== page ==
Morning Briefing Sept 15: Govt decides Level 1 still a step too far

New Zealand is remaining at its current Covid-19 alert levels for at least another week after Prime Minister Jacinda Ardern said a shift to Level 1 is still too risky.


Auckland’s Level 2.5 status is now due for review on September 21, with the rest of New Zealand expected to move to Level 1 next week if no cases of the virus emerge in other parts of the country.

Ardern says Ministry of Health modelling suggests there’s still a 25 per cent chance of Covid-19 cases spreading outside of Auckland. 

Labour's coalition partner NZ First disagrees with the decision, saying the rest of the country should be moved to Level 1 now.

National’s Judith Collins also believes restrictions in the South Island have “gone on too long” and says the Government’s decisions around alert levels are “starting to look very political”.

There are also fears an extra week at the current alert levels will cause more harm to already struggling businesses

Cabinet’s alert level decision comes as one new case of Covid-19 was confirmed in the community yesterday.

Eighty-nine people have also been identified as close contacts of a healthcare worker who attended classes at a North Shore gym before testing positive for the virus. 

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Transport rules eased

Meanwhile, the Government has slightly eased the restrictions on public transport and airline passengers, saying services can now be filled without the need for social distancing. Mask use is still compulsory for Alert Level 2 and above.

Ardern says the move “will make a real difference to Air New Zealand and those parts of the country seeking increased numbers of visitors”.

Air New Zealand promptly released thousands of cheap flights “to say thank you”, while Jetstar announced it will resume domestic services from Thursday. 

But while some are celebrating the easing of travel restrictions, there are concerns a potential spike in travellers leaving Auckland could wind up stalling plans to move the rest of the country to Level 1. 

Ross steps down from seat

Independent MP Jami-Lee Ross says he’s no longer contesting the Botany seat at the election. The former National Party MP says he will instead go on the list of the Advance NZ party.

Ross believes his Advance NZ co-leader Billy Te Kahika will win in the Te Tai Tokerau electorate, which would see their party crossing the one seat threshold.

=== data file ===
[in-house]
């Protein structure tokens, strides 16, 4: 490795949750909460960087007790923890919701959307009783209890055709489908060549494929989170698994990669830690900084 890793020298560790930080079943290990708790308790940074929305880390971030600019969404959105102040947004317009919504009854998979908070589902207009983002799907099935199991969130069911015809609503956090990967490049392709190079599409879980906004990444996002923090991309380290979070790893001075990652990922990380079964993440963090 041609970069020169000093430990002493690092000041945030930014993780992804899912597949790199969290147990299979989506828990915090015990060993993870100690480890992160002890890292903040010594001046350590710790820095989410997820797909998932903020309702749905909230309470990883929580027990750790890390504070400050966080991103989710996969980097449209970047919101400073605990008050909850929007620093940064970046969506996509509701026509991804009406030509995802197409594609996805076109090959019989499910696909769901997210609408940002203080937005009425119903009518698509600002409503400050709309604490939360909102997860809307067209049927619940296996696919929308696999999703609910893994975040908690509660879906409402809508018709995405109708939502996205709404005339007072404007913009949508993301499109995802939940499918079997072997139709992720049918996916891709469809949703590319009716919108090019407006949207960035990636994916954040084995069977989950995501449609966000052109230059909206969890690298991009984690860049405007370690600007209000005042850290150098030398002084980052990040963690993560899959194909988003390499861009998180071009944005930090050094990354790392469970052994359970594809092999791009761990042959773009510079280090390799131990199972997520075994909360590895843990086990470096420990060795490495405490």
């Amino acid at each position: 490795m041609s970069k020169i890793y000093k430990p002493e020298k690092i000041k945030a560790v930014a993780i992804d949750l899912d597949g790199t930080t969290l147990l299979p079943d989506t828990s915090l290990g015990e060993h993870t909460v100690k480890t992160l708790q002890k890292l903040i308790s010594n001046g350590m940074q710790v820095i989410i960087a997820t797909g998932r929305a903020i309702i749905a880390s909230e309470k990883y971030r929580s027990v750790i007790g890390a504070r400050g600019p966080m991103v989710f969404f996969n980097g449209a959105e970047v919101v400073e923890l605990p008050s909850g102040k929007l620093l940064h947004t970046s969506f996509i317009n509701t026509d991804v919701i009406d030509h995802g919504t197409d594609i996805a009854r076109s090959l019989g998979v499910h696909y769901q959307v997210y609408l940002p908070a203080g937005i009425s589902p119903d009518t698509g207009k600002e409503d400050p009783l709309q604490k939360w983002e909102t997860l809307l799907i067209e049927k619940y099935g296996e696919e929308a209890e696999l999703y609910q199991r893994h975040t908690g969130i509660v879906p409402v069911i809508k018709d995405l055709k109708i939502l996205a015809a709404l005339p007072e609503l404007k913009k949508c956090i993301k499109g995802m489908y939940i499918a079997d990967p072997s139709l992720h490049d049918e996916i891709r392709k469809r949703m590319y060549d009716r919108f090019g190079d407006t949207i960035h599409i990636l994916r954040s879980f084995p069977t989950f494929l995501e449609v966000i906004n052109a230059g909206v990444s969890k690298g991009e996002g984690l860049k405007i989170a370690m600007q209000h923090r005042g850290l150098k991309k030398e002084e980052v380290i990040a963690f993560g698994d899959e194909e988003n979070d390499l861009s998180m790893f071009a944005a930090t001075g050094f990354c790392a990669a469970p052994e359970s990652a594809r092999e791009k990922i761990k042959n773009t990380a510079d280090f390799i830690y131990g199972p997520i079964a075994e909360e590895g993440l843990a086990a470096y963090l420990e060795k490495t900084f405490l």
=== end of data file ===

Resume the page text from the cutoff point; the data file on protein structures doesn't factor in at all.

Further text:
Labour’s Kelvin Davis currently holds the Te Tai Tokerau seat.

Six men arrested

Six men in their 60s and 70s will appear in court again next month after police charged them in relation to historical sexual offending at a well-known school for underprivileged and vulnerable boys.

The serious offences allegedly took place from the 1970s through to the early 2000s at Auckland’s Dilworth School.

School leaders yesterday apologised to former students, with Dilworth Trust Board chairman Aaron Snodgrass saying the school was “truly sorry” for what allegedly occurred.

Police say 17 victims have been identified so far and are calling for anyone with information to come forward.

Calls to change NZ’s name

The Māori Party has announced a policy that would see New Zealand's name changed to Aotearoa by 2026.

When asked about the proposal yesterday, Jacinda Ardern said the Government has “not explored” the idea of changing New Zealand’s name, but she’s “encouraged” to see more people referring to the country as Aotearoa.  

The Māori Party’s pledge to also guarantee Te Reo Māori and Māori history as part of core curriculum subjects in schools comes as the country again marks Te Wiki o te Reo Māori (Māori Language Week).

Yesterday’s celebrations began with TVNZ’s Breakfast crew dancing along to a te reo version of Earth, Wind and Fire’s September and also saw New Zealand’s first Māori Supreme Court Justice, Joe Williams, lead a waiata practice at the Supreme Court in Wellington.

Nats reveal education plans

National has released its education policy with a promise to invest $630 million in learning support and teacher aides for schools if elected to government.

The overall $1.9 billion education package also includes creating more kura kaupapa, integrated, special character and partnership schools by 2023.

National has already promised to scrap teachers' annual registration fees, which would cost taxpayers $16 million a year.

Other news of note this morning:

- An overwhelming number of New Zealanders think the Government should be charging water bottling companies a fee, according to TVNZ’s Vote Compass tool. 

- The Green Party is promising to push for Fair Pay Agreements across retail, cleaning and security jobs to increase pay, should it be part of the next Government.

- Images from the Christchurch terrorist's video appear in a new docu-drama on Netflix, but it won't be blocked from view in New Zealand.

- Police have apologised for letting a child who was under a Family Court Order leave the country.

- A large segment of an Arctic ice shelf has shattered, which scientists say is further evidence of rapid climate change in the region.

- Jacinda Ardern says a clash with the election won’t be an issue for any Bledisloe Cup Tests scheduled in New Zealand next month.

- And if it’s an ad, say it’s an ad - that's the warning to social media influencers as strict advertising rules come into effect

And finally...

Justin Timberlake and Norris Aitken Source: Seven Sharp

Retirement villages have had a tough year in the wake of Covid-19 – but one Auckland facility isn’t letting the pandemic get them down.

Staff and residents at the Bert Sutcliffe Retirement Village recently filmed a shot-for-shot remake of Justin Timberlake’s Can’t Stop The Feeling music video, so Seven Sharp went along to meet the stars of the show.

They discovered ‘Justin Timberlake Snr’ didn’t want the lead role – but even he can’t help tapping those toes once the beat kicks in...